Joshua – I don’t know. It’s pretty bad. But I guess anything related to PKD is worth at least a look. Just remember I warned you…
Erin M. – it did have some good parts. I really liked that one line I quoted in particular.
Grover – Thanks. I’m glad you enjoyed it.
Erin L. and MJ – It’s certainly tempting to know, but ultimately, I think it might cause more problems than not.
Andrew – Oh no. I just bought that book, but I haven’t read it yet. To return or not to return… (Also, love the very idea of the Uncertainty Principle. Cool stuff.)
Sabrinagarie – I’m glad you stopped by. I can tell based on your post what fabulous taste you have. Asimov and PDK…nice.
Jade Oak Marsh – As a matter of fact, I did. In theaters. With my friend Steven. We enjoy watching terrible movies together. Most recently, Lockout. Cage does have interesting and widely varied taste in movies. Some VERY odd choices. But I sure do love National Treasure and Face Off.
Well... I don't know what to tell you. Maybe it will be like Hunger Games and you'll like it anyway. I will add, though, that my wife just read it, too. She started out liking it and really gave me a hard time for not liking it. Told me I was being too hard on it and too nit-picky and all kinds of things like that. However, by the time she got to the end, she felt the same way I did. The book really feels like he just made it all up as he went along and never went back and fixed all the logic holes he created while throwing in whatever cool new thing he'd just thought of. My thing is that you can make up whatever rules you want to make up for your world, but, once you make them up, you need to follow them.ReplyDelete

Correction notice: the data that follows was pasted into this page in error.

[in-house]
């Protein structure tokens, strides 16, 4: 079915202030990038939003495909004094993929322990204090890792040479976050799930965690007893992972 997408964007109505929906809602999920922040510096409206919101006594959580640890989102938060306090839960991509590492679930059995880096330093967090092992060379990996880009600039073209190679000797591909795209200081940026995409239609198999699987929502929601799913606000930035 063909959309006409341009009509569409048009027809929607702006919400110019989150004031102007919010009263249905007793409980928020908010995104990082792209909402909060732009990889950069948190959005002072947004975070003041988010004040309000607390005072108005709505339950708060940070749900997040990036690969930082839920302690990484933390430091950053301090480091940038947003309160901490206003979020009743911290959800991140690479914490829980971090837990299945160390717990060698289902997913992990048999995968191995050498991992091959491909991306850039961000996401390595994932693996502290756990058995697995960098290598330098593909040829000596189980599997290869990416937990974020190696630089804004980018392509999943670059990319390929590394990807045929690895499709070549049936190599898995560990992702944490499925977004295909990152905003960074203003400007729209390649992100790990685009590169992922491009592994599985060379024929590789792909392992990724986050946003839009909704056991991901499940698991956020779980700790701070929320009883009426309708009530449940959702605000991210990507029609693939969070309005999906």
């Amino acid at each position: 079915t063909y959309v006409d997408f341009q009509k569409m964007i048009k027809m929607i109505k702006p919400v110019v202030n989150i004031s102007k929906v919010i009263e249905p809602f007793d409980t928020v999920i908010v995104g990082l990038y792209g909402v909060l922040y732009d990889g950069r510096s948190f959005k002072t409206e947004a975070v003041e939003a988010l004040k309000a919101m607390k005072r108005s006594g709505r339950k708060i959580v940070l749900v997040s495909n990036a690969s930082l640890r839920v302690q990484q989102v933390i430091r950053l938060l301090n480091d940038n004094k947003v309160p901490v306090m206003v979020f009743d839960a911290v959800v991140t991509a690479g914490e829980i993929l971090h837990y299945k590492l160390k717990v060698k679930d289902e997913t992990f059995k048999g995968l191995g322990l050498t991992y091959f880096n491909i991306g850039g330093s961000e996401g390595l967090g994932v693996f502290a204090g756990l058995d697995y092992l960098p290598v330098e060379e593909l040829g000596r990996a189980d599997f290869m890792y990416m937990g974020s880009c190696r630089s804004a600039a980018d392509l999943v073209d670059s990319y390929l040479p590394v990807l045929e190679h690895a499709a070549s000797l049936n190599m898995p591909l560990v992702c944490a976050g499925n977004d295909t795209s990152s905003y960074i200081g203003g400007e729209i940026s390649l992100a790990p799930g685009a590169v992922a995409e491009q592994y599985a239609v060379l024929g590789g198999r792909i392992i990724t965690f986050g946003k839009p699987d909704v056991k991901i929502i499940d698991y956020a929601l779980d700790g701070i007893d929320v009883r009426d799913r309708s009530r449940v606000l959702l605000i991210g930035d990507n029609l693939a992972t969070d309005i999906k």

Agreed. I have no problem with outlandish ideas, but I do expect consistency once you have. I'm definitely thinking I'll return this one and get a lovely PDK I'm had my eye on. He never misses.Delete
I think this perfectly explains my aversion to tarot cards and palm readers. I like the path that I'm on just fine, and I don't want to know where it's heading or to change it. I have also learned from all of those speculative books (and even mythology) that knowing the future damns you to it. Great post. :-)ReplyDelete
I've never seen Next, but I find no matter how bad a movie based off PKD is there's always something brilliant about it. If I could see the future I think it would create too many complications to be of any practical use. New follower!ReplyDelete
- Maurice Mitchell